“Hamachidori“, by Ryutaro Hirota, played by Tokyo Kosei Wind Orchestra & Kazumasa Watanabe, from the album “Konomichi―Favorite Japanese Melodies (Japanese Melody Series)” (2004)
In all seriousness, I understand that as soon as I am sincerely sorry for my sins, for having offended God, He forgets all my sins and malice and forgives me, for He is truly infinite goodness, infinite mercy.
And I understand that to look back in remorse for sins which have already been forgiven is to commit another sin, a sin of pride.
A sin of “Pride” because, as sure as God made little green apples, I am busy sinning away right now. Getting maudlin about the past, or even blaming the past, is just a distraction from dealing with the sins of right now.
Looking back on past sins is a sin of not trusting that I am in fact forgiven. Lack of trust is fraught with self reliance and self centeredness. Looking back is “Pride” in action, an absence of humility, rather than a practice of humility.
I have to apply myself first of all to humility of heart and continue to deepen the sincere recognition of my nothingness, my weakness. An important part of that recognition is a sincere acceptance of responsibility for my thoughts, words, and deeds.
One certainty abides, through all the stormy rhetoric, namely, that this “nothingness” which I contemplate with horror, is not the fault of any other creature and the mere attempt to “place blame” or “attribute responsibility” on or to another creature for the folly and beliefs I entertain about my self is abject knavery in action.
Only the truly, madly, deeply, cowardly, the quintessential poltroon makes the attempt to deflect responsibility onto another creature for thoughts, words and deeds which that bad actor inflicts on others. Down the path of deflection lies in wait a truly insidious trap, and also an accidental gift.
The trap is spiritual death for the deflector, but God permits the accidental gift to that poor creature which is receiving blame and humiliation because it is impossible to become humble without experiencing humiliation, and God wants us to be truly humble.
It is an even greater gift (“gift” raised to some power) when the humiliated are, by their hard work, making the humiliation possible, by providing every single tiny part of the sustenance needed for the poltroons, the bad actors, to exist.
And by their works shall you know them … It seems to me that this deflection of responsibility onto others is one of the most prominent identifiers, a true hallmark, of modernist self worshipers, the slaves of “This World”.
It seems that the less they know (especially of themselves), and the worse their behaviour, the more these actors blame it all on someone else, and excuse their own behaviour.
These actors seem to be willing to attempt any gymnastic contortion in their efforts to blame other creatures, or some event, or circumstances over which they have no control, literally ANYTHING will work for them as an object to blame.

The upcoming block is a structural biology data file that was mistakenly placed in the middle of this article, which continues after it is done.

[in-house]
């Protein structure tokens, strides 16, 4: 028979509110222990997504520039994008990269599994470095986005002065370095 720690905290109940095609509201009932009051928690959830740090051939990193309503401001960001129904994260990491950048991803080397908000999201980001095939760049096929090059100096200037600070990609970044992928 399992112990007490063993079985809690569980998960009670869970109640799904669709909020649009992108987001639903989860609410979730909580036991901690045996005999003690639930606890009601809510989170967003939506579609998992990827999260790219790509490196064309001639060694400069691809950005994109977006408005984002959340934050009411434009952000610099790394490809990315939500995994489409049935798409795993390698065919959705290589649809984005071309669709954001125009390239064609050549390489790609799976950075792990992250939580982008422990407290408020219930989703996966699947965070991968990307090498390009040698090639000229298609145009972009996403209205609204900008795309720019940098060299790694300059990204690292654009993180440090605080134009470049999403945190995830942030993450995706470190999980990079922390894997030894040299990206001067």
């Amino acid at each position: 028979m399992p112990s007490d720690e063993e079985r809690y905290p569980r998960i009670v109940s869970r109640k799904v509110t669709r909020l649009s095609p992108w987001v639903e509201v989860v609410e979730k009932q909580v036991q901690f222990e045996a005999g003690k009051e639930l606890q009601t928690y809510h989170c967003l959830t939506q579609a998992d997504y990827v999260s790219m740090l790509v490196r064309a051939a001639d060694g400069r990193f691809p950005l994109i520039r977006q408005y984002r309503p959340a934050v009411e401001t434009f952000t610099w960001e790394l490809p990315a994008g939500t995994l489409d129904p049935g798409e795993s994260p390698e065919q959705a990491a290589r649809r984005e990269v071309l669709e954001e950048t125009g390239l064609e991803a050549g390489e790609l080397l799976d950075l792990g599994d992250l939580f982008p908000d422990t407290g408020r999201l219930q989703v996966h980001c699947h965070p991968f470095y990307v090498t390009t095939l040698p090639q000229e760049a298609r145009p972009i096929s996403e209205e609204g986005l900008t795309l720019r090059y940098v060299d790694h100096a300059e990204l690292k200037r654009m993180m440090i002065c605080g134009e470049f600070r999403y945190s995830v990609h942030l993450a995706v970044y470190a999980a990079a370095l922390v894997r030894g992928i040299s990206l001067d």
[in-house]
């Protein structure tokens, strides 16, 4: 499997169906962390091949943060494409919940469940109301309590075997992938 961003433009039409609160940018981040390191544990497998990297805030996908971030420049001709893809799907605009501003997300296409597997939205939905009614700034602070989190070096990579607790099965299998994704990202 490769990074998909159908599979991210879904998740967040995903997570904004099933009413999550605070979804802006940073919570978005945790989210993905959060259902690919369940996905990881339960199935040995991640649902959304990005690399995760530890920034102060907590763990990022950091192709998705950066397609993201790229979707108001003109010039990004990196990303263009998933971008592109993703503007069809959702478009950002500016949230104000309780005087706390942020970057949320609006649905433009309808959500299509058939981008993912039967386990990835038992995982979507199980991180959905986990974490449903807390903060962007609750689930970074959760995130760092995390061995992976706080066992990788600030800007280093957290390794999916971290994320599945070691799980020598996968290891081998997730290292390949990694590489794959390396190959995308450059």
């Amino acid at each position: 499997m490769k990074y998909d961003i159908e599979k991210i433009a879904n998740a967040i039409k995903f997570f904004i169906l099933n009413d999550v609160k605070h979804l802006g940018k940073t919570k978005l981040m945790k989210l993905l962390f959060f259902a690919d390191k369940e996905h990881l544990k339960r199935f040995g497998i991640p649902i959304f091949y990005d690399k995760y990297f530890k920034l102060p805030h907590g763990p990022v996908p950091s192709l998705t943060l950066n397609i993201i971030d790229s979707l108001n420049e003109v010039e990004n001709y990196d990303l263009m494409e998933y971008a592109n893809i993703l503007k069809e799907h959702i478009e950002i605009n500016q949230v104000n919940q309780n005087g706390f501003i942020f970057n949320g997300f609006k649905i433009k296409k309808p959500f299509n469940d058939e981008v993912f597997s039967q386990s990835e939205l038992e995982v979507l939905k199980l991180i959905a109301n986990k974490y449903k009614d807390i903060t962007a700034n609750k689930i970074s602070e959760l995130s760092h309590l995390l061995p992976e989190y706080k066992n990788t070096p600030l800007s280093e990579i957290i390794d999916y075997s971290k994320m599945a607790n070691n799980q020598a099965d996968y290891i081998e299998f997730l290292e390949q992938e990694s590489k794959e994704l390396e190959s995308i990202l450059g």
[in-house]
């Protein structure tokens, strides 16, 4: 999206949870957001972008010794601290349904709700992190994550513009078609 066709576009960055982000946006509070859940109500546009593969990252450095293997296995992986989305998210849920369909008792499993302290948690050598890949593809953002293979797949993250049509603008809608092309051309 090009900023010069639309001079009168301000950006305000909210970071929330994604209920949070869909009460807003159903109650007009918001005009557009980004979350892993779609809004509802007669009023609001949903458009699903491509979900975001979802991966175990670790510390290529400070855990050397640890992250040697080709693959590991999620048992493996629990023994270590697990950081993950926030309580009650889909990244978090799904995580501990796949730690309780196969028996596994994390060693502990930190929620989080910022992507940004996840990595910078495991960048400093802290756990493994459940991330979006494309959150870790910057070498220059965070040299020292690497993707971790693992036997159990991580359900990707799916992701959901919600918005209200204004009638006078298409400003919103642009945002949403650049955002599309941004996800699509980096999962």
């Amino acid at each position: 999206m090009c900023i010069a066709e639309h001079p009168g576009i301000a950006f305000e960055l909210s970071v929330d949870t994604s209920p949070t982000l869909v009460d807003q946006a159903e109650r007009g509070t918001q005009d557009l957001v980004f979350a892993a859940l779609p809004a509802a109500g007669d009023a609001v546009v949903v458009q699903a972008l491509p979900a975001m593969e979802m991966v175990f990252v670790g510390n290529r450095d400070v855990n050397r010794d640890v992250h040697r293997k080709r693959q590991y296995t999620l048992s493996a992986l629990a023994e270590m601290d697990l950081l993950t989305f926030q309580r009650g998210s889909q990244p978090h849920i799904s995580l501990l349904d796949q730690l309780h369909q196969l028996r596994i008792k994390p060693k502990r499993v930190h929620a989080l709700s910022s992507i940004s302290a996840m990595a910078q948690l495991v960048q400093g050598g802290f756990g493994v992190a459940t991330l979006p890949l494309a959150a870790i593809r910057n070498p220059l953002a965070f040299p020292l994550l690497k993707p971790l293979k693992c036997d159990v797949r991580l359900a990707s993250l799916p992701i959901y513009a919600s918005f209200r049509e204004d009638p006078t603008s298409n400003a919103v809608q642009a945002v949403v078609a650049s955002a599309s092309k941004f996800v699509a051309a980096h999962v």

They need a target of their wrath, a perpetual motion engine of hate, in order to avoid having to face the evidence of their own actions, their own sins, and in this avoiding of all responsibility for their thoughts, words, and deeds, these actors pretty much exclude the possibility of ever gaining anything remotely resembling wisdom, that is self-knowledge through experience.
Now, wisdom seems to encourage patience, patience with the foibles and eccentricities of other creatures, our neighbors, and more time encourages more patience, tending eternally until the someday heat death of the universe.
The older one gets (God willing) the more patience one develops, because one has a wider experience of foibles and eccentricities. Another word for the creature so enlightened by this wisdom of experience is, “Conservative.” Been there, done that.
“Kojo No Tsuki” (Rentaro Taki), performed by Yo-Yo Ma, Michio Mamiya, & Patricia Zander, from the album “Japanese Melodies” (1990)
As I have previously pointed out in random past posts, the more one knows about a subject, the longer one has studied a subject, the more detailed one’s understanding of any subject, the more sure one becomes about the reality of that subject, the more “Conservative” one becomes towards it.
On the other hand, the less one knows, the more liberal he or she becomes, and the more inclined he or she is to embrace “progress” and “reforms.” Socialism and Communism embody reform by the unknowing, and these socioeconomic systems are always imposed from above or from outside by those with no practical knowledge of that which they are reforming. But even a Communist may prove a very “conservative” hockey player, once he learns something about hockey.
As a Polish immigrant friend of mine once said, to answer my question about why he worked in a print shop when he had a Masters Degree in Economics: “It’s really very simple (Joe), Communists know nothing about economics, and my Masters Degree from the Warsaw School of Economics was granted under the Communists. My Masters degree in Economics is in an area which that school, at the time, knew nothing about.”